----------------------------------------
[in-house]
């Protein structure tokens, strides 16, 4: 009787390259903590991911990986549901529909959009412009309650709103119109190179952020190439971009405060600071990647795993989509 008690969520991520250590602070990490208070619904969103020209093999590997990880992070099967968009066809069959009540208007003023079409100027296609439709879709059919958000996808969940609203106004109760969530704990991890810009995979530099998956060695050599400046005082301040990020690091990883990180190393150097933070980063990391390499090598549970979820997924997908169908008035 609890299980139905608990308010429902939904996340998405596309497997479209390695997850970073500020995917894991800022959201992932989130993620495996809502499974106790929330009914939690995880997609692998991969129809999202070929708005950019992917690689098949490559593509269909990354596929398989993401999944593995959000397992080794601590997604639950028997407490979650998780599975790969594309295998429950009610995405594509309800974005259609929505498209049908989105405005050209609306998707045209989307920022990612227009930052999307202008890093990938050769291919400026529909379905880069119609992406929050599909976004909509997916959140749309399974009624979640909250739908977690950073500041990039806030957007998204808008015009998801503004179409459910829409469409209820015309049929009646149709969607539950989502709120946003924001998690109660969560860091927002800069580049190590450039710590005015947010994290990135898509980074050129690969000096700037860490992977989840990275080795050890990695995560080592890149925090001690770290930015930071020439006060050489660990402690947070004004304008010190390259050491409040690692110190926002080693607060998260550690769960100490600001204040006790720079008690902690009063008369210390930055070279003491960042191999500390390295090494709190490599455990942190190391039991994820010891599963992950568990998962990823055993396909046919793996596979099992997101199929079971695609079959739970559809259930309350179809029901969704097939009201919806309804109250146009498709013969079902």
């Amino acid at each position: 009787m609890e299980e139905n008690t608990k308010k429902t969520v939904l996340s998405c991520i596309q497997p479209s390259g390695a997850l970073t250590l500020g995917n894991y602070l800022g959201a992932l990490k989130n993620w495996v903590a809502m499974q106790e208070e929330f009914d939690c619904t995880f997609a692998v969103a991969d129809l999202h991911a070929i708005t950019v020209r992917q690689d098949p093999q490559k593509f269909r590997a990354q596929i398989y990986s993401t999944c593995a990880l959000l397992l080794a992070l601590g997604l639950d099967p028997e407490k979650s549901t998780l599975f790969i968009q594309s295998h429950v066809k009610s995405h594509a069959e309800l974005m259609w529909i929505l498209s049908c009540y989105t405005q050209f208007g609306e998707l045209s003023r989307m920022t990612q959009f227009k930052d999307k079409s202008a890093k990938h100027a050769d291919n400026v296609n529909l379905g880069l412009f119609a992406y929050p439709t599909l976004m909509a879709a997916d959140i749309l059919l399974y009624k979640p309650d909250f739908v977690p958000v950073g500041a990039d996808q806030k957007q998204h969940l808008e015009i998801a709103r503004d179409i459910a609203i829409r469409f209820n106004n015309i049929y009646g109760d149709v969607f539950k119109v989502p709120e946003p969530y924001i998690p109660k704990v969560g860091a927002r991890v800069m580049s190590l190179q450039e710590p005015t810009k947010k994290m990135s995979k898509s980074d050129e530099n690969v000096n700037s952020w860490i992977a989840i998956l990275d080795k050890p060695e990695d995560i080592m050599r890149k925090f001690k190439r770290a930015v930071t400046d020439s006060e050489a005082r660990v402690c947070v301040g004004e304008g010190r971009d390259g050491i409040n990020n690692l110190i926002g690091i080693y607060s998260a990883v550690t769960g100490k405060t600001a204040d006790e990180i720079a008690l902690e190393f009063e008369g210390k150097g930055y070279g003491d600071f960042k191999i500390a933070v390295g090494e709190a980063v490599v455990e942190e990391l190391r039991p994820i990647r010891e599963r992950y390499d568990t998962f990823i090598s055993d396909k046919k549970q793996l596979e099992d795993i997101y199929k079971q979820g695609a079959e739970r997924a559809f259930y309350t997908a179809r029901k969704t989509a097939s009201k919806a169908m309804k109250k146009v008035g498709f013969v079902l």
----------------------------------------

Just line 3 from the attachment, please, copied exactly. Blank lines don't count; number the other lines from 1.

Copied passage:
């Amino acid at each position: 009787m609890e299980e139905n008690t608990k308010k429902t969520v939904l996340s998405c991520i596309q497997p479209s390259g390695a997850l970073t250590l500020g995917n894991y602070l800022g959201a992932l990490k989130n993620w495996v903590a809502m499974q106790e208070e929330f009914d939690c619904t995880f997609a692998v969103a991969d129809l999202h991911a070929i708005t950019v020209r992917q690689d098949p093999q490559k593509f269909r590997a990354q596929i398989y990986s993401t999944c593995a990880l959000l397992l080794a992070l601590g997604l639950d099967p028997e407490k979650s549901t998780l599975f790969i968009q594309s295998h429950v066809k009610s995405h594509a069959e309800l974005m259609w529909i929505l498209s049908c009540y989105t405005q050209f208007g609306e998707l045209s003023r989307m920022t990612q959009f227009k930052d999307k079409s202008a890093k990938h100027a050769d291919n400026v296609n529909l379905g880069l412009f119609a992406y929050p439709t599909l976004m909509a879709a997916d959140i749309l059919l399974y009624k979640p309650d909250f739908v977690p958000v950073g500041a990039d996808q806030k957007q998204h969940l808008e015009i998801a709103r503004d179409i459910a609203i829409r469409f209820n106004n015309i049929y009646g109760d149709v969607f539950k119109v989502p709120e946003p969530y924001i998690p109660k704990v969560g860091a927002r991890v800069m580049s190590l190179q450039e710590p005015t810009k947010k994290m990135s995979k898509s980074d050129e530099n690969v000096n700037s952020w860490i992977a989840i998956l990275d080795k050890p060695e990695d995560i080592m050599r890149k925090f001690k190439r770290a930015v930071t400046d020439s006060e050489a005082r660990v402690c947070v301040g004004e304008g010190r971009d390259g050491i409040n990020n690692l110190i926002g690091i080693y607060s998260a990883v550690t769960g100490k405060t600001a204040d006790e990180i720079a008690l902690e190393f009063e008369g210390k150097g930055y070279g003491d600071f960042k191999i500390a933070v390295g090494e709190a980063v490599v455990e942190e990391l190391r039991p994820i990647r010891e599963r992950y390499d568990t998962f990823i090598s055993d396909k046919k549970q793996l596979e099992d795993i997101y199929k079971q979820g695609a079959e739970r997924a559809f259930y309350t997908a179809r029901k969704t989509a097939s009201k919806a169908m309804k109250k146009v008035g498709f013969v079902l």